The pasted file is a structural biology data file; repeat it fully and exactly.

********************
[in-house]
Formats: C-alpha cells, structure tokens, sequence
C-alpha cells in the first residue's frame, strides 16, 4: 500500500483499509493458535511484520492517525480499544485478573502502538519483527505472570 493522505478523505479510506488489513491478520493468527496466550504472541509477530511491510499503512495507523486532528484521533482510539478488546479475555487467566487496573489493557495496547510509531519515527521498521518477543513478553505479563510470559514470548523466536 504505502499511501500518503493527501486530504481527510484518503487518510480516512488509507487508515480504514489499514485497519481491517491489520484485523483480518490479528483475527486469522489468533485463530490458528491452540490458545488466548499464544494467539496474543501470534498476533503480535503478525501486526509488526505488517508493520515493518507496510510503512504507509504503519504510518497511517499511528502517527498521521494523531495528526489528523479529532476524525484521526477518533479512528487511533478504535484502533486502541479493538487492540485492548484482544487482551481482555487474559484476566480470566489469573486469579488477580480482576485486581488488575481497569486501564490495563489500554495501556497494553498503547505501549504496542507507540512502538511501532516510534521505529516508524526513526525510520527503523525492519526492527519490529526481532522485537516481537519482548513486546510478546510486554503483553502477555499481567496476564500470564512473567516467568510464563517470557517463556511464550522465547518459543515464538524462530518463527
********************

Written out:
[in-house]
Formats: C-alpha cells, structure tokens, sequence
C-alpha cells in the first residue's frame, strides 16, 4: 500500500483499509493458535511484520492517525480499544485478573502502538519483527505472570 493522505478523505479510506488489513491478520493468527496466550504472541509477530511491510499503512495507523486532528484521533482510539478488546479475555487467566487496573489493557495496547510509531519515527521498521518477543513478553505479563510470559514470548523466536 504505502499511501500518503493527501486530504481527510484518503487518510480516512488509507487508515480504514489499514485497519481491517491489520484485523483480518490479528483475527486469522489468533485463530490458528491452540490458545488466548499464544494467539496474543501470534498476533503480535503478525501486526509488526505488517508493520515493518507496510510503512504507509504503519504510518497511517499511528502517527498521521494523531495528526489528523479529532476524525484521526477518533479512528487511533478504535484502533486502541479493538487492540485492548484482544487482551481482555487474559484476566480470566489469573486469579488477580480482576485486581488488575481497569486501564490495563489500554495501556497494553498503547505501549504496542507507540512502538511501532516510534521505529516508524526513526525510520527503523525492519526492527519490529526481532522485537516481537519482548513486546510478546510486554503483553502477555499481567496476564500470564512473567516467568510464563517470557517463556511464550522465547518459543515464538524462530518463527